Friday, 18 January 2008

Coppicing without the rain


We got our first full day in coppicing today (Saturday), and thankfully it was dry. We got up there before 8:30am, and left the site at 4pm, just as the light was bigging to fade. The weather brightened as the day went on, which definitely helped the light in the evening.

We're still working in the same bit of the wood, near the entrance, as we're aiming to expand the area we've cleared, leaving space for stacking the timber and firewood, and also gaps to fell trees into. Here's a few pics of us getting busy. Tracy's been going ahead of me using loppers and a bowsaw to deal with the smaller stems, then I've been using the chainsaw to deal with everything thicker than a few inches. We both work on snedding (removing branches) and moving the cut logs to their storage areas.

Most of the time we were working there was a robin hopping aorund and watching us, and ignoring the noise of the chainsaw - they seem to have a fascination for watching forestry work, perhaps we're disturbing bugs for them to eat? I'll try to get a photo of him next time if he's around.

There was of course time for lunch and a tea-break, and also a chat with a couple of friends who happened to pass by while we were working - though they were very well behaved and waited at the edge of the taped off area until we saw them and stopped work.

As we fell each tree we consider how the different parts of it could be used, and as the space for storage expands, we'll be sorting the timber into even more categories than it's in at present. Right now we have:

Firewood. The leftmost is straight sections cut up from bendy trees, the next pile is 2m lengths, which are  convenient to handle and we may sell to someone in bulk, or else cut up and split ourselves to sell (or barter!), and the rightmost pile of the three close together is all the weirdly shaped bits you end up with, which we will figure out what to do with later  - perhaps we'll use them in the summer for campfires? The pile further away on the right is various twisty bits that will go a guy who makes garden furniture.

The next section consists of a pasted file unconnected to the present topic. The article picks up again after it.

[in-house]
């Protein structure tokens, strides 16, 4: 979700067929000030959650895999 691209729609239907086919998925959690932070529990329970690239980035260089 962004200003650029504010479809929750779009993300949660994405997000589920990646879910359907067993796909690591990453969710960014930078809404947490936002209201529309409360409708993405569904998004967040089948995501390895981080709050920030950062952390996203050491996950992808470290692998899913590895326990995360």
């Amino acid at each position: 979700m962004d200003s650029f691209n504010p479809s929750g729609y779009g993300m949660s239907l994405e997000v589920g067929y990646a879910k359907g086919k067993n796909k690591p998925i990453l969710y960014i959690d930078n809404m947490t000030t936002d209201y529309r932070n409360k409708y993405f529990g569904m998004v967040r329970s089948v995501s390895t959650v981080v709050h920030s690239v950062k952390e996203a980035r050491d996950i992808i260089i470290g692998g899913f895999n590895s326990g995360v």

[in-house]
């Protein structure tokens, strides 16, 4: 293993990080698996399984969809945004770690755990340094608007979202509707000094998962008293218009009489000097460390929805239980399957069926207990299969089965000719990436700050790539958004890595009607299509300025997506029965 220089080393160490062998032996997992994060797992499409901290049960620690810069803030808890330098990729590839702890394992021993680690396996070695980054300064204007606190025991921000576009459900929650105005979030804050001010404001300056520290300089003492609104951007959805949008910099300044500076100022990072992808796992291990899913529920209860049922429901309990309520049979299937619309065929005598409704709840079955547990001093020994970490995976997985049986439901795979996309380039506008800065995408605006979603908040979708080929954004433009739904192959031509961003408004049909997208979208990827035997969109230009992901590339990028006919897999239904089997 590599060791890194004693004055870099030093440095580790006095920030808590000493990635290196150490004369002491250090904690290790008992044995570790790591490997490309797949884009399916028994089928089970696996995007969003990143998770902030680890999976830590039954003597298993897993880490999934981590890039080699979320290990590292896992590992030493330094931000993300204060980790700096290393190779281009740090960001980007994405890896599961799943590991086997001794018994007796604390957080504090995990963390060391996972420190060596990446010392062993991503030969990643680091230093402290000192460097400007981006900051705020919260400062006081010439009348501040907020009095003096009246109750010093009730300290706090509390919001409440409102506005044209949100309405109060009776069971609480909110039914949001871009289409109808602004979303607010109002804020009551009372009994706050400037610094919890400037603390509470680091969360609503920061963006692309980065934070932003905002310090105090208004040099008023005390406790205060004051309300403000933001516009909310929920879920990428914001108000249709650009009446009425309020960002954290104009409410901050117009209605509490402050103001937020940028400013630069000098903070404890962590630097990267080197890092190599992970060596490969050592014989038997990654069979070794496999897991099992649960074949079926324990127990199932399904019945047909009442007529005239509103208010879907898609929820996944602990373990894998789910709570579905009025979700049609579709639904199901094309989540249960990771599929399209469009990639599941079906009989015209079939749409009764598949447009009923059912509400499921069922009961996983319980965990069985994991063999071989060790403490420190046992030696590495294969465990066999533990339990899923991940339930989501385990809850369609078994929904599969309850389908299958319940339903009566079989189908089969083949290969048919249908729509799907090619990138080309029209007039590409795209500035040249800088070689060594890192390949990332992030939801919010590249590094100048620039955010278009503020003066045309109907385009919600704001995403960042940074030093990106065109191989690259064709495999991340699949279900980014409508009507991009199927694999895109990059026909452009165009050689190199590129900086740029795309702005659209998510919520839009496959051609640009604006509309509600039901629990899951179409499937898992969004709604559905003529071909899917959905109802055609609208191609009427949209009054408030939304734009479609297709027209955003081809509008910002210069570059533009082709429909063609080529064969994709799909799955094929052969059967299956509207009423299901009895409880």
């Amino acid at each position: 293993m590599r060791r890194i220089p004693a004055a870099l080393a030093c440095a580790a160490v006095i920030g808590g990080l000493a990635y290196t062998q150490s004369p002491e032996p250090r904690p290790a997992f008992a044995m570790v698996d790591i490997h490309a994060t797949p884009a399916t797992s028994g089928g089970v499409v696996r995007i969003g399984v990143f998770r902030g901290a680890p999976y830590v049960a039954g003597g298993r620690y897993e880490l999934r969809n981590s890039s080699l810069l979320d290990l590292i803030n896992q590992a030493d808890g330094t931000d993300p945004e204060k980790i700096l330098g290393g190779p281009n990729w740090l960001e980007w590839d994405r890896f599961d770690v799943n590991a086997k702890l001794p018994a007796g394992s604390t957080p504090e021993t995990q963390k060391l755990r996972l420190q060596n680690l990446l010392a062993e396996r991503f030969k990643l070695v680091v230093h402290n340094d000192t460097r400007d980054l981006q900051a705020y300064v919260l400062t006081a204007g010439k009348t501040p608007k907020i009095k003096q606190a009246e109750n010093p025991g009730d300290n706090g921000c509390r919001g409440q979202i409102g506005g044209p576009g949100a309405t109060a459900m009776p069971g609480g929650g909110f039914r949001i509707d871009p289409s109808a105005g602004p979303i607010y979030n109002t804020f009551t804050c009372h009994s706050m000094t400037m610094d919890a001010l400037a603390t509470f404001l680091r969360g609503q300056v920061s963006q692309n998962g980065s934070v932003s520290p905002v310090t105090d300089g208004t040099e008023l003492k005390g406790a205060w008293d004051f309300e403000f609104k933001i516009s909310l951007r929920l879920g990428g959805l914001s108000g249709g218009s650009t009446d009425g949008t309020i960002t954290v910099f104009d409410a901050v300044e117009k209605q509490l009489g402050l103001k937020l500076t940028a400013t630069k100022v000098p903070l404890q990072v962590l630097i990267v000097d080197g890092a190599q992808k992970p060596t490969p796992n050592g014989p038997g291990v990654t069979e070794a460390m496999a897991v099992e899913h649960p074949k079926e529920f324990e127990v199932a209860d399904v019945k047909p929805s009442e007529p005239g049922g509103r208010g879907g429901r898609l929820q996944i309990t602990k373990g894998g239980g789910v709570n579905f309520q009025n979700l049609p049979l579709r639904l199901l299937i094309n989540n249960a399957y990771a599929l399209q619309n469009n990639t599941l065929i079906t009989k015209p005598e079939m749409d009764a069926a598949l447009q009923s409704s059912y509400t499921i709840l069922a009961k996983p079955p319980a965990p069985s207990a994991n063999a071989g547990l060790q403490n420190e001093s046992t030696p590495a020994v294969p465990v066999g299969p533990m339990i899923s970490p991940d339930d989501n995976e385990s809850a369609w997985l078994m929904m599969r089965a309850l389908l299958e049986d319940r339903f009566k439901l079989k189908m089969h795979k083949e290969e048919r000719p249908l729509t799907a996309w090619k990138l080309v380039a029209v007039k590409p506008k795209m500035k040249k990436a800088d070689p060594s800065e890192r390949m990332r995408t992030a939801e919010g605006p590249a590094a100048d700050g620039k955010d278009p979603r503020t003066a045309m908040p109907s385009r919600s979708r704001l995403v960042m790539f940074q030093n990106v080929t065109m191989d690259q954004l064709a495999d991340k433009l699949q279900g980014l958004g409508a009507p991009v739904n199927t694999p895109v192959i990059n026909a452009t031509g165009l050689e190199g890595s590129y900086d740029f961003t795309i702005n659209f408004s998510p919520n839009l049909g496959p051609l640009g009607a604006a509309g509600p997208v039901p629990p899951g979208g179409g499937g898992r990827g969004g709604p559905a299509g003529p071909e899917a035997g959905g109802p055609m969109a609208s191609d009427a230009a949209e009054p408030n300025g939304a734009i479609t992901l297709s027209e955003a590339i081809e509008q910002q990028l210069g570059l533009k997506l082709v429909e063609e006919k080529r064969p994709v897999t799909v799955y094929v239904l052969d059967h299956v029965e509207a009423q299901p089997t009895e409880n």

Timber for various uses. The pile in the background is straight poles for the garden furniture guy - once we have space we'll sort these by length and diameter. The pile in the middle is 10ft lengths from some unhealthy looking chestnut, which is thick enough to go to someone local in bulk for firewood (they asked for 10ft lengths specifically). The two poles at the left are nice bits of timber that we're not yet sure what we'll do with - they could be turned into stakes for use at the alottment, or maybe used by the garden furniture guy. We're going to sort this kind of stuff as it arrives and see what we have in a couple of weeks.

Brash. We're inevitably left with a pile of this - some of it will be burned up in a few weeks, while other bits we'll probably keep to dry out for use in camp fires or the Kelly Kettle.

And this is what's left of the trees - the stumps are cleaned up with a single sloping cut, to make sure that rainwater runs off. If rain is allowed to collect the wood can rot, which would damage it and affect the regrowth this spring.

Here's a picture from last week, before we started:

and here's the same patch after today's work,

and to the left of the oaks in the picture there is another clearing appearing too:

We'll be up there again tomorrow, with my friend Rich who's visiting, and also giving us a hand moving house on Monday.



Giles said...

Interesting read, thank you.

I was curious - how do you find local people / companies who want to buy your wood in its various stages? Word of mouth? Google...? I like the idea of this, but am not sure I could make a woodland pay its way.

Good luck!

Mike Pepler said...

We've only sold through personal contacts so far, as we don't produce much. I think word of mouth always works better for stuff like this at a small scale.